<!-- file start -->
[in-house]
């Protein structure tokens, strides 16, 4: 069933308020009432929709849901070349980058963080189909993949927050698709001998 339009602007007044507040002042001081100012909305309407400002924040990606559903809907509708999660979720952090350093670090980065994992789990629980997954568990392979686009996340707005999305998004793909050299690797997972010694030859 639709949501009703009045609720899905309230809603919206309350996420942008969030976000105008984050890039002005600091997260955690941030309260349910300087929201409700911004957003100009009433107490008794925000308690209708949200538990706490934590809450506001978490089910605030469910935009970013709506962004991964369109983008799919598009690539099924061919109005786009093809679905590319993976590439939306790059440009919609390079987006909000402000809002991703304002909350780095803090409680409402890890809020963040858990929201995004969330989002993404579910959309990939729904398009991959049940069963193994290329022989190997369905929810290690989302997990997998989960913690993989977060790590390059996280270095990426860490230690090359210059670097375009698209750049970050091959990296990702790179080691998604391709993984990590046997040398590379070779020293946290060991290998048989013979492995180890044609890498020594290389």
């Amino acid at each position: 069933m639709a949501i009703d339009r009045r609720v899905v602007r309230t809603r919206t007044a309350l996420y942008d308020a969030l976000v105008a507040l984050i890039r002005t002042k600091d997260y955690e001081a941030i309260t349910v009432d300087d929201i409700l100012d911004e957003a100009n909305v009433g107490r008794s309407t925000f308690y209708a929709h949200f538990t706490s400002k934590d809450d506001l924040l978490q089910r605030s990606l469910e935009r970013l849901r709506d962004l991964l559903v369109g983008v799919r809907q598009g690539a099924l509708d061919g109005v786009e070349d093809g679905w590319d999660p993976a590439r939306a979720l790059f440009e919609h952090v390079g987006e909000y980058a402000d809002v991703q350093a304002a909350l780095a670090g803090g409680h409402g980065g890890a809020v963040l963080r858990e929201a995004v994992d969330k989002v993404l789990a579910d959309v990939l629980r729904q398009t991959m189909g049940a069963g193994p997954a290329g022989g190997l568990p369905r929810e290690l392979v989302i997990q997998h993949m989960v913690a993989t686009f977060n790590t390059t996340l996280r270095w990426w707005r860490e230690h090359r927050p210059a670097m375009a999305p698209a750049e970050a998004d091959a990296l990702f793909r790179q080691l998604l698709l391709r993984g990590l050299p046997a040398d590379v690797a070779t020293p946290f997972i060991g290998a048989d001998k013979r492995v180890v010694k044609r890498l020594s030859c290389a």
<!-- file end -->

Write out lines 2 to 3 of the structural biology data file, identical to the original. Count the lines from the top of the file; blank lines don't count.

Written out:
């Protein structure tokens, strides 16, 4: 069933308020009432929709849901070349980058963080189909993949927050698709001998 339009602007007044507040002042001081100012909305309407400002924040990606559903809907509708999660979720952090350093670090980065994992789990629980997954568990392979686009996340707005999305998004793909050299690797997972010694030859 639709949501009703009045609720899905309230809603919206309350996420942008969030976000105008984050890039002005600091997260955690941030309260349910300087929201409700911004957003100009009433107490008794925000308690209708949200538990706490934590809450506001978490089910605030469910935009970013709506962004991964369109983008799919598009690539099924061919109005786009093809679905590319993976590439939306790059440009919609390079987006909000402000809002991703304002909350780095803090409680409402890890809020963040858990929201995004969330989002993404579910959309990939729904398009991959049940069963193994290329022989190997369905929810290690989302997990997998989960913690993989977060790590390059996280270095990426860490230690090359210059670097375009698209750049970050091959990296990702790179080691998604391709993984990590046997040398590379070779020293946290060991290998048989013979492995180890044609890498020594290389």
């Amino acid at each position: 069933m639709a949501i009703d339009r009045r609720v899905v602007r309230t809603r919206t007044a309350l996420y942008d308020a969030l976000v105008a507040l984050i890039r002005t002042k600091d997260y955690e001081a941030i309260t349910v009432d300087d929201i409700l100012d911004e957003a100009n909305v009433g107490r008794s309407t925000f308690y209708a929709h949200f538990t706490s400002k934590d809450d506001l924040l978490q089910r605030s990606l469910e935009r970013l849901r709506d962004l991964l559903v369109g983008v799919r809907q598009g690539a099924l509708d061919g109005v786009e070349d093809g679905w590319d999660p993976a590439r939306a979720l790059f440009e919609h952090v390079g987006e909000y980058a402000d809002v991703q350093a304002a909350l780095a670090g803090g409680h409402g980065g890890a809020v963040l963080r858990e929201a995004v994992d969330k989002v993404l789990a579910d959309v990939l629980r729904q398009t991959m189909g049940a069963g193994p997954a290329g022989g190997l568990p369905r929810e290690l392979v989302i997990q997998h993949m989960v913690a993989t686009f977060n790590t390059t996340l996280r270095w990426w707005r860490e230690h090359r927050p210059a670097m375009a999305p698209a750049e970050a998004d091959a990296l990702f793909r790179q080691l998604l698709l391709r993984g990590l050299p046997a040398d590379v690797a070779t020293p946290f997972i060991g290998a048989d001998k013979r492995v180890v010694k044609r890498l020594s030859c290389a």